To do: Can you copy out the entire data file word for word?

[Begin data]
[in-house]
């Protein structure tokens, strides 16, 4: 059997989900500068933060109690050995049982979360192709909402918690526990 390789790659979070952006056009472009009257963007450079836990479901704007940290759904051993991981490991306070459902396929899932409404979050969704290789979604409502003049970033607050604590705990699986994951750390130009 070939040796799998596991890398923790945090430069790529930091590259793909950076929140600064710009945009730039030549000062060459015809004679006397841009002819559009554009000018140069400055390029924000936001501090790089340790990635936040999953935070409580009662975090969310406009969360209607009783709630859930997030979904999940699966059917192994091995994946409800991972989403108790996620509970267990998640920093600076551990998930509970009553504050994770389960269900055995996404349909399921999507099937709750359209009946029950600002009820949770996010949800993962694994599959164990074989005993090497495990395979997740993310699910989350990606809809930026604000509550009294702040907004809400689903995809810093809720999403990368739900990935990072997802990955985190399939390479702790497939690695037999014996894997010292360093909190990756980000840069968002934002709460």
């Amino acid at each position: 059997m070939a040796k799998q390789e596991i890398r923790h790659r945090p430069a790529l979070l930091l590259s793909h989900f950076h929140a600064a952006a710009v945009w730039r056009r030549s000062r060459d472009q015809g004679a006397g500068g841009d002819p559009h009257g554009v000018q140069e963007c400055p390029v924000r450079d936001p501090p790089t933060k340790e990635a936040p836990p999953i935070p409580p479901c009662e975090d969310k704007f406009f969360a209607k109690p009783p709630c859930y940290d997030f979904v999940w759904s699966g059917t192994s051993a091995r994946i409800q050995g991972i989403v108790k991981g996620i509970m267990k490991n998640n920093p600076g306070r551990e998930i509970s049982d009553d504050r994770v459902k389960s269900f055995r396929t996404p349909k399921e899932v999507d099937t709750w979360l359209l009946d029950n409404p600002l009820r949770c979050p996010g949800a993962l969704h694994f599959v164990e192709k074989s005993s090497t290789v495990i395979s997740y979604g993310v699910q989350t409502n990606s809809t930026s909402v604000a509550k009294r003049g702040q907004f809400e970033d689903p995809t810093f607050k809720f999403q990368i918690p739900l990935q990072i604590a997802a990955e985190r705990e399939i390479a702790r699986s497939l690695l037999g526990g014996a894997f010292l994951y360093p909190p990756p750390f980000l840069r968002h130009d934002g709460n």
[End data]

[in-house]
């Protein structure tokens, strides 16, 4: 059997989900500068933060109690050995049982979360192709909402918690526990 390789790659979070952006056009472009009257963007450079836990479901704007940290759904051993991981490991306070459902396929899932409404979050969704290789979604409502003049970033607050604590705990699986994951750390130009 070939040796799998596991890398923790945090430069790529930091590259793909950076929140600064710009945009730039030549000062060459015809004679006397841009002819559009554009000018140069400055390029924000936001501090790089340790990635936040999953935070409580009662975090969310406009969360209607009783709630859930997030979904999940699966059917192994091995994946409800991972989403108790996620509970267990998640920093600076551990998930509970009553504050994770389960269900055995996404349909399921999507099937709750359209009946029950600002009820949770996010949800993962694994599959164990074989005993090497495990395979997740993310699910989350990606809809930026604000509550009294702040907004809400689903995809810093809720999403990368739900990935990072997802990955985190399939390479702790497939690695037999014996894997010292360093909190990756980000840069968002934002709460």
């Amino acid at each position: 059997m070939a040796k799998q390789e596991i890398r923790h790659r945090p430069a790529l979070l930091l590259s793909h989900f950076h929140a600064a952006a710009v945009w730039r056009r030549s000062r060459d472009q015809g004679a006397g500068g841009d002819p559009h009257g554009v000018q140069e963007c400055p390029v924000r450079d936001p501090p790089t933060k340790e990635a936040p836990p999953i935070p409580p479901c009662e975090d969310k704007f406009f969360a209607k109690p009783p709630c859930y940290d997030f979904v999940w759904s699966g059917t192994s051993a091995r994946i409800q050995g991972i989403v108790k991981g996620i509970m267990k490991n998640n920093p600076g306070r551990e998930i509970s049982d009553d504050r994770v459902k389960s269900f055995r396929t996404p349909k399921e899932v999507d099937t709750w979360l359209l009946d029950n409404p600002l009820r949770c979050p996010g949800a993962l969704h694994f599959v164990e192709k074989s005993s090497t290789v495990i395979s997740y979604g993310v699910q989350t409502n990606s809809t930026s909402v604000a509550k009294r003049g702040q907004f809400e970033d689903p995809t810093f607050k809720f999403q990368i918690p739900l990935q990072i604590a997802a990955e985190r705990e399939i390479a702790r699986s497939l690695l037999g526990g014996a894997f010292l994951y360093p909190p990756p750390f980000l840069r968002h130009d934002g709460n």